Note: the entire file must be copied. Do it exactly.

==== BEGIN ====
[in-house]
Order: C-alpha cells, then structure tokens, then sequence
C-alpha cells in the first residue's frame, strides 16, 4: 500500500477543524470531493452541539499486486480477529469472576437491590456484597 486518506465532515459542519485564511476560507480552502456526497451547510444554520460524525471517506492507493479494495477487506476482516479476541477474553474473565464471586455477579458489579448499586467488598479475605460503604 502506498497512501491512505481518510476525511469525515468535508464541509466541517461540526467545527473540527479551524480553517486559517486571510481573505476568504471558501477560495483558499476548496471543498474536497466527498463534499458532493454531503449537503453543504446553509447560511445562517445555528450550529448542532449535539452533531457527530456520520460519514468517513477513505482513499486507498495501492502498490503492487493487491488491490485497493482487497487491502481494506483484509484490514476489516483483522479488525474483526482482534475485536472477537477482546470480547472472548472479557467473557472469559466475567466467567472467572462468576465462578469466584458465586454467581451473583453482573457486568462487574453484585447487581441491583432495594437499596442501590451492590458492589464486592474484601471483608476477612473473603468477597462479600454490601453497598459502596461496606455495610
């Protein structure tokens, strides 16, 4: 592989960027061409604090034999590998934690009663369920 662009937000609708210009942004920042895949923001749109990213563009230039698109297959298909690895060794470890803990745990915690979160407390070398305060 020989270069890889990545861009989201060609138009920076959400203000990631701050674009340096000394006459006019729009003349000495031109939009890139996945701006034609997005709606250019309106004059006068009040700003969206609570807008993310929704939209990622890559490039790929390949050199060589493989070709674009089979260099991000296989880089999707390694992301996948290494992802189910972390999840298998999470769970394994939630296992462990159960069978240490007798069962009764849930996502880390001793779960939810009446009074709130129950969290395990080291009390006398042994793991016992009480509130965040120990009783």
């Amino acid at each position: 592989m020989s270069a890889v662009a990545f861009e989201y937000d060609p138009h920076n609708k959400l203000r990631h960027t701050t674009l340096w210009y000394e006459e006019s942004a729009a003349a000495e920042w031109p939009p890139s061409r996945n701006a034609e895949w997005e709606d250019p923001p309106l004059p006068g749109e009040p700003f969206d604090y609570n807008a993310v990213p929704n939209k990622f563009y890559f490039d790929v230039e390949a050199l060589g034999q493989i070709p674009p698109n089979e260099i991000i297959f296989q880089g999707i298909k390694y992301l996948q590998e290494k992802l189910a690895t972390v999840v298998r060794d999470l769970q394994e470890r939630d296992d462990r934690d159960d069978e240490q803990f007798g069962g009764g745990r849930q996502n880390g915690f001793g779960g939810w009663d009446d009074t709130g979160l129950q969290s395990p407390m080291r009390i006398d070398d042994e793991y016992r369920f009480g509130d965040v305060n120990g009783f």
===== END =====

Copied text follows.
[in-house]
Order: C-alpha cells, then structure tokens, then sequence
C-alpha cells in the first residue's frame, strides 16, 4: 500500500477543524470531493452541539499486486480477529469472576437491590456484597 486518506465532515459542519485564511476560507480552502456526497451547510444554520460524525471517506492507493479494495477487506476482516479476541477474553474473565464471586455477579458489579448499586467488598479475605460503604 502506498497512501491512505481518510476525511469525515468535508464541509466541517461540526467545527473540527479551524480553517486559517486571510481573505476568504471558501477560495483558499476548496471543498474536497466527498463534499458532493454531503449537503453543504446553509447560511445562517445555528450550529448542532449535539452533531457527530456520520460519514468517513477513505482513499486507498495501492502498490503492487493487491488491490485497493482487497487491502481494506483484509484490514476489516483483522479488525474483526482482534475485536472477537477482546470480547472472548472479557467473557472469559466475567466467567472467572462468576465462578469466584458465586454467581451473583453482573457486568462487574453484585447487581441491583432495594437499596442501590451492590458492589464486592474484601471483608476477612473473603468477597462479600454490601453497598459502596461496606455495610
């Protein structure tokens, strides 16, 4: 592989960027061409604090034999590998934690009663369920 662009937000609708210009942004920042895949923001749109990213563009230039698109297959298909690895060794470890803990745990915690979160407390070398305060 020989270069890889990545861009989201060609138009920076959400203000990631701050674009340096000394006459006019729009003349000495031109939009890139996945701006034609997005709606250019309106004059006068009040700003969206609570807008993310929704939209990622890559490039790929390949050199060589493989070709674009089979260099991000296989880089999707390694992301996948290494992802189910972390999840298998999470769970394994939630296992462990159960069978240490007798069962009764849930996502880390001793779960939810009446009074709130129950969290395990080291009390006398042994793991016992009480509130965040120990009783």
């Amino acid at each position: 592989m020989s270069a890889v662009a990545f861009e989201y937000d060609p138009h920076n609708k959400l203000r990631h960027t701050t674009l340096w210009y000394e006459e006019s942004a729009a003349a000495e920042w031109p939009p890139s061409r996945n701006a034609e895949w997005e709606d250019p923001p309106l004059p006068g749109e009040p700003f969206d604090y609570n807008a993310v990213p929704n939209k990622f563009y890559f490039d790929v230039e390949a050199l060589g034999q493989i070709p674009p698109n089979e260099i991000i297959f296989q880089g999707i298909k390694y992301l996948q590998e290494k992802l189910a690895t972390v999840v298998r060794d999470l769970q394994e470890r939630d296992d462990r934690d159960d069978e240490q803990f007798g069962g009764g745990r849930q996502n880390g915690f001793g779960g939810w009663d009446d009074t709130g979160l129950q969290s395990p407390m080291r009390i006398d070398d042994e793991y016992r369920f009480g509130d965040v305060n120990g009783f």